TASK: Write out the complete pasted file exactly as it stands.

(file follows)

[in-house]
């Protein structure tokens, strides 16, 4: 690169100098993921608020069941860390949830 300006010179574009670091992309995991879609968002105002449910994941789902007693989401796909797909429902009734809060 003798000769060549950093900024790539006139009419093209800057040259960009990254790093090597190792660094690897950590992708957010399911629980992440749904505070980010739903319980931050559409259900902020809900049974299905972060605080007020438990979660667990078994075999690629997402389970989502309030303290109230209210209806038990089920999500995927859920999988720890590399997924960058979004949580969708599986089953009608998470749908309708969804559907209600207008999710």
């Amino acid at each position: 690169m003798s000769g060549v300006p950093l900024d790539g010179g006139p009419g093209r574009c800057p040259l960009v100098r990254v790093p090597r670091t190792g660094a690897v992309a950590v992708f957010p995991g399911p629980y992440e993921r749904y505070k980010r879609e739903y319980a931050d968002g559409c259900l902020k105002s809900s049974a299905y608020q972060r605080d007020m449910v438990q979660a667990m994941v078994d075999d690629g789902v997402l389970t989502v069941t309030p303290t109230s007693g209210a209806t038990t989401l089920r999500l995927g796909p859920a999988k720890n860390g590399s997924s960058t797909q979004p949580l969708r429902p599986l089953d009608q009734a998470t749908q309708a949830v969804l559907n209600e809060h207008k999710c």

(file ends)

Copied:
[in-house]
């Protein structure tokens, strides 16, 4: 690169100098993921608020069941860390949830 300006010179574009670091992309995991879609968002105002449910994941789902007693989401796909797909429902009734809060 003798000769060549950093900024790539006139009419093209800057040259960009990254790093090597190792660094690897950590992708957010399911629980992440749904505070980010739903319980931050559409259900902020809900049974299905972060605080007020438990979660667990078994075999690629997402389970989502309030303290109230209210209806038990089920999500995927859920999988720890590399997924960058979004949580969708599986089953009608998470749908309708969804559907209600207008999710």
């Amino acid at each position: 690169m003798s000769g060549v300006p950093l900024d790539g010179g006139p009419g093209r574009c800057p040259l960009v100098r990254v790093p090597r670091t190792g660094a690897v992309a950590v992708f957010p995991g399911p629980y992440e993921r749904y505070k980010r879609e739903y319980a931050d968002g559409c259900l902020k105002s809900s049974a299905y608020q972060r605080d007020m449910v438990q979660a667990m994941v078994d075999d690629g789902v997402l389970t989502v069941t309030p303290t109230s007693g209210a209806t038990t989401l089920r999500l995927g796909p859920a999988k720890n860390g590399s997924s960058t797909q979004p949580l969708r429902p599986l089953d009608q009734a998470t749908q309708a949830v969804l559907n209600e809060h207008k999710c």